In spring 1991 the “post-modern music” segment of my top 40 radio station played Enigma’s “Mea Culpa,” Elvis Costello’s “The Other Side of Summer,” Daniel Ash’s “This Love,” and Electronic’s “Get The Message” back to back. I own the tape where I recorded the sequence. I loved “Get The Message” for its shufflebeat, an acoustic guitar strum hook so basic that I’m amazed no one before Johnny Marr had played it, and the winsome vocals of Bernard Sumner, whom I’d previously heard on the previous spring’s “Getting Away With It,” a Neil Tennant collaboration that actually grazed the American top forty. My friend Greg bought the eponymous Electronic album a couple of months later. I don’t think I’ve come as close to wearing out a tape.
Released a week before the start of summer, Electronic sounds like it has absorbed and reflected the warmth of a hundred sun-kissed afternoons on terraces with cool drinks. It boasts a kick-off-your-sandals gaiety. New Order and the Smiths were never like this. Every song has a filigree to remember it by, often substituting for the guitar solo we’d expect from Marr: the acid house sequencer breakdown duetting with keyboards in “Reality”; the whistling in “Idiot Country”; the submarine effects in “The Patience of a Saint.” “Some Distant Memory” has two: the sampled church bells between chorus and second verse, and, heartbreakingly, Helen Powell’s oboe, summoning a tangible sense of loss inextricable from the beauty of the memory. Obsessed with Black music, Marr eschews showmanship for rhythm licks he absorbed from Jimmy Nolen and Carlos Alomar. For all the shit Sumner’s gotten for his lyrics, the years between Technique (1989) and Republic (1993) found him reaching his peak: he could sing smoothly and on pitch and often the words cohered into sentences. Found poetry like “Better than to live than to know” sat beside doggerel like “We both need each other like sister and brother.” Sumner was capable of genuine inspiration too: “I don’t know if we could get lost in a city this size” is a banger of an opening line. What fantastic arrogance, I thought.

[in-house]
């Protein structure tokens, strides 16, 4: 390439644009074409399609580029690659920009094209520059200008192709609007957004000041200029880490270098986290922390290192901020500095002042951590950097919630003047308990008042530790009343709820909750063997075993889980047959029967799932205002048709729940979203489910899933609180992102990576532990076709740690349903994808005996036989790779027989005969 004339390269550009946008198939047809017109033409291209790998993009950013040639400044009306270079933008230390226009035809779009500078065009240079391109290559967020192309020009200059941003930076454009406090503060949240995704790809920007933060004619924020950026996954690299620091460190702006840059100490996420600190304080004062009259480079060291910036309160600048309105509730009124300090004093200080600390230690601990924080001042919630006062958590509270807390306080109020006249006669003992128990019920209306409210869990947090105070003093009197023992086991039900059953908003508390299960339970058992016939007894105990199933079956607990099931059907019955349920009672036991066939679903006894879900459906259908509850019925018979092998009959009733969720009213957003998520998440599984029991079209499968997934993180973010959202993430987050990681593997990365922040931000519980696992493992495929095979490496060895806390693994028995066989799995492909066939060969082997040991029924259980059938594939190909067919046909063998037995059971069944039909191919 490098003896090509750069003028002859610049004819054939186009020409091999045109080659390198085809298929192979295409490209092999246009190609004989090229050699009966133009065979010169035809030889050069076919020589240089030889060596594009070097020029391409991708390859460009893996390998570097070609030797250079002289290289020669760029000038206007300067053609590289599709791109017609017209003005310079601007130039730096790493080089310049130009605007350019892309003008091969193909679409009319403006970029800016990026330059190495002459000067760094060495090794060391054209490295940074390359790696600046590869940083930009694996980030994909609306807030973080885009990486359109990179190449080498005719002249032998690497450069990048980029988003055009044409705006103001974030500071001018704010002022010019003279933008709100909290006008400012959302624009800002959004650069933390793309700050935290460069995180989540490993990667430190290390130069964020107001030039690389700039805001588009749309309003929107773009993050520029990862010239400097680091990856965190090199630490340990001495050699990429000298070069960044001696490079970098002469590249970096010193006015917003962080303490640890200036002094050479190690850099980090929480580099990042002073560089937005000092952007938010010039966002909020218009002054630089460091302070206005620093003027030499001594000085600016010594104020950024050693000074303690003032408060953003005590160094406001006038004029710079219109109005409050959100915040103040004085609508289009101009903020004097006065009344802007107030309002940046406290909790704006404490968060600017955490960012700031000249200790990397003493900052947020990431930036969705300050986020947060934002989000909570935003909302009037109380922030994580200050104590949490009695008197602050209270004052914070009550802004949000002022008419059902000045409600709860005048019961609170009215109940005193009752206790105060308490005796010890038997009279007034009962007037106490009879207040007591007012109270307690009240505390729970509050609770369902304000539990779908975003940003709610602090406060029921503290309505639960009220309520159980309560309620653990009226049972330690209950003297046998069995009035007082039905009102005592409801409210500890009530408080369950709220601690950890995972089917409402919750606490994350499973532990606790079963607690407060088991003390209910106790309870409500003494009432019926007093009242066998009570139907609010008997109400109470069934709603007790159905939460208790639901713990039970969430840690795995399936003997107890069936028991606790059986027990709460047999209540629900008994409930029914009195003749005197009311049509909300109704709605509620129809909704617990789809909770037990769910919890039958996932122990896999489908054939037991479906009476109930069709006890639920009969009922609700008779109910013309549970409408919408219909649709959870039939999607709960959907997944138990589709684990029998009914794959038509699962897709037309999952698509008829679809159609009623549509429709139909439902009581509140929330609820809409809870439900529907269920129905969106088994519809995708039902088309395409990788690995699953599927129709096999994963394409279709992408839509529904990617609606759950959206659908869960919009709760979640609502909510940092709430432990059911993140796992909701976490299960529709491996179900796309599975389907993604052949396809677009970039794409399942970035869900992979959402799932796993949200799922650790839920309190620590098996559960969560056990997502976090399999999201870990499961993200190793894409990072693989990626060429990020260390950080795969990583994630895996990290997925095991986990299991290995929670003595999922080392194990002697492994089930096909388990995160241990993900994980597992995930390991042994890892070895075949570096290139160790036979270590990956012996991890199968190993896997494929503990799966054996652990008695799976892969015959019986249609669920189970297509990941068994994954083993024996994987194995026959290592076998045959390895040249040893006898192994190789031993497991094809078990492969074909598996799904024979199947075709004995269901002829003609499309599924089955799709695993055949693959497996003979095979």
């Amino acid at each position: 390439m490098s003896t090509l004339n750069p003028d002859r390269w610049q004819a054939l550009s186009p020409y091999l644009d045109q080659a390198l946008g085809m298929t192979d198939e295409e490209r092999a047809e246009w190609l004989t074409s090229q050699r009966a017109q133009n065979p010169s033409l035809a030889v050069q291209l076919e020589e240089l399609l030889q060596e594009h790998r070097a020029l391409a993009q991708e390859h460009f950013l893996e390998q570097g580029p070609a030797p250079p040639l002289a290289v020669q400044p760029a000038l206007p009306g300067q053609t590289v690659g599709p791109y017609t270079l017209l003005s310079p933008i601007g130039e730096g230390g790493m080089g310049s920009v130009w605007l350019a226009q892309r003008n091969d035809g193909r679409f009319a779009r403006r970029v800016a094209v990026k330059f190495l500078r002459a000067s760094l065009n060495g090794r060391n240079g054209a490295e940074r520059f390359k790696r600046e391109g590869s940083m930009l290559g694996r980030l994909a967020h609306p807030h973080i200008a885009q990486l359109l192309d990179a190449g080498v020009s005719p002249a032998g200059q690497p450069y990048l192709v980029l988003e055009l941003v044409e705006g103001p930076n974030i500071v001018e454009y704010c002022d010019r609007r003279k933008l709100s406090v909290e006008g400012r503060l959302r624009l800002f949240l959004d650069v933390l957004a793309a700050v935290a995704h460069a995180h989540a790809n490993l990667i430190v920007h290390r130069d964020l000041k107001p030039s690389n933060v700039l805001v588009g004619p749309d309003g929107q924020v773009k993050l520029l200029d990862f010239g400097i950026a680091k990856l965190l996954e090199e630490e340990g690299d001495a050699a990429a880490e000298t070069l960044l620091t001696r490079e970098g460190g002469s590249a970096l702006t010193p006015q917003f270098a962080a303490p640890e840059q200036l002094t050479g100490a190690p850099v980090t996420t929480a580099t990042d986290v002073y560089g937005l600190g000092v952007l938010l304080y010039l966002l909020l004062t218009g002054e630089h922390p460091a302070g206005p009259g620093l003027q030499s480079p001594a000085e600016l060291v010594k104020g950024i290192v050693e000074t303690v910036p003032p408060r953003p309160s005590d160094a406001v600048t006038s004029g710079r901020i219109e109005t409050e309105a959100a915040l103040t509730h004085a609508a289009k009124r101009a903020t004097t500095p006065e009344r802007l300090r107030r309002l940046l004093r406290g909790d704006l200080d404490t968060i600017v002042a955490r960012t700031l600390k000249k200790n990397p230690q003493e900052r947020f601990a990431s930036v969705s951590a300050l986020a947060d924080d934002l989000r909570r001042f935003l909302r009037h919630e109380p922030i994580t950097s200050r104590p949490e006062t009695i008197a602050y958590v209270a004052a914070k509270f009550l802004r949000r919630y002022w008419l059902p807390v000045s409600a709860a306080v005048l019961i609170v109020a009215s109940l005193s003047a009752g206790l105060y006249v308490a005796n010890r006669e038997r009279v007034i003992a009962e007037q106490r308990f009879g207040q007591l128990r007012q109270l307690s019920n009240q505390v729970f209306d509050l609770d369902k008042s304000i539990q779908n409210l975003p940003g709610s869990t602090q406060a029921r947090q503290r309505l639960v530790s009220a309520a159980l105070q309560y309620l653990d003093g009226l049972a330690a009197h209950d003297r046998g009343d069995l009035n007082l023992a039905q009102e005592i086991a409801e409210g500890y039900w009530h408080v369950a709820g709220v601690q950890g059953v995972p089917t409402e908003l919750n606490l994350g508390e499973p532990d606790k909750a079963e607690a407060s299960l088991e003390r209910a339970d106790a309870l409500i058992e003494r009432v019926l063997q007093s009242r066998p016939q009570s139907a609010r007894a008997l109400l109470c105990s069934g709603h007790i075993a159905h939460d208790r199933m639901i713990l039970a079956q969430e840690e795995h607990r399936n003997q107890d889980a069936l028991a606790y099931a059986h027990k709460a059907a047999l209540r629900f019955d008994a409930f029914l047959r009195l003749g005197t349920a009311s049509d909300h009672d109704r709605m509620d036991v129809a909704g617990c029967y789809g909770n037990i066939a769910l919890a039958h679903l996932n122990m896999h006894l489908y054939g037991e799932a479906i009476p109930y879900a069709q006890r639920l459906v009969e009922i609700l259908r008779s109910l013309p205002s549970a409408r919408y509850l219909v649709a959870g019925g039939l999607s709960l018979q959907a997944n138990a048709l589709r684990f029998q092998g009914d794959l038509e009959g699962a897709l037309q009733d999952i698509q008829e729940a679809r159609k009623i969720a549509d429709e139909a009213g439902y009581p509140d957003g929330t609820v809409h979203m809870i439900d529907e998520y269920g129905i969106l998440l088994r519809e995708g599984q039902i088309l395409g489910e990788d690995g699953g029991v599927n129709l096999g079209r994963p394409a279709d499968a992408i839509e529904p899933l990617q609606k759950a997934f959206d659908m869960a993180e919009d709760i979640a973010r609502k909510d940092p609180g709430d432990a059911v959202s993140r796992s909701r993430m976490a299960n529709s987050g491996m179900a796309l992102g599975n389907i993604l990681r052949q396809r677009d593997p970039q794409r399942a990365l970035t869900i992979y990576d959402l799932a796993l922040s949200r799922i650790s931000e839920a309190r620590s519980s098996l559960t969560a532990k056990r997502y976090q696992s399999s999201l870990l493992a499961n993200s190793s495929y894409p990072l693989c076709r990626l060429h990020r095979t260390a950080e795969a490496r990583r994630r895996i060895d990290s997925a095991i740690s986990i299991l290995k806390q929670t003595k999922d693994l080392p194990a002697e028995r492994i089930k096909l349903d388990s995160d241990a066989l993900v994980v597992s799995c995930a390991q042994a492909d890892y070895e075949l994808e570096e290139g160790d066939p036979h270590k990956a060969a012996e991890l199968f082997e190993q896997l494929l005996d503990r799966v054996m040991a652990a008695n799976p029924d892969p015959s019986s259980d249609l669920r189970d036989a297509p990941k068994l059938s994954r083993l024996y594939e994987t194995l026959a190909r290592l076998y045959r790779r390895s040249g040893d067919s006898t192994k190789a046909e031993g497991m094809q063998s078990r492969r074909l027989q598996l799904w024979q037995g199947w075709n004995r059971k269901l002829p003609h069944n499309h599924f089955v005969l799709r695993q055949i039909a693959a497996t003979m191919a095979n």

The gateway of gateway albums, Electronic may not be my favorite record, but it’s the most instructional: the charisma of blankness, the functionality of lyrics, the fungibility of guitars and synths. Lest I create the impression of Anglophilia, I’ll note that Bernard Sumner sings like an ordinary bloke who got lucky, not like a Morrissey who thinks England is his and owes him a living. That’s why New Order matter to me like The Smiths don’t.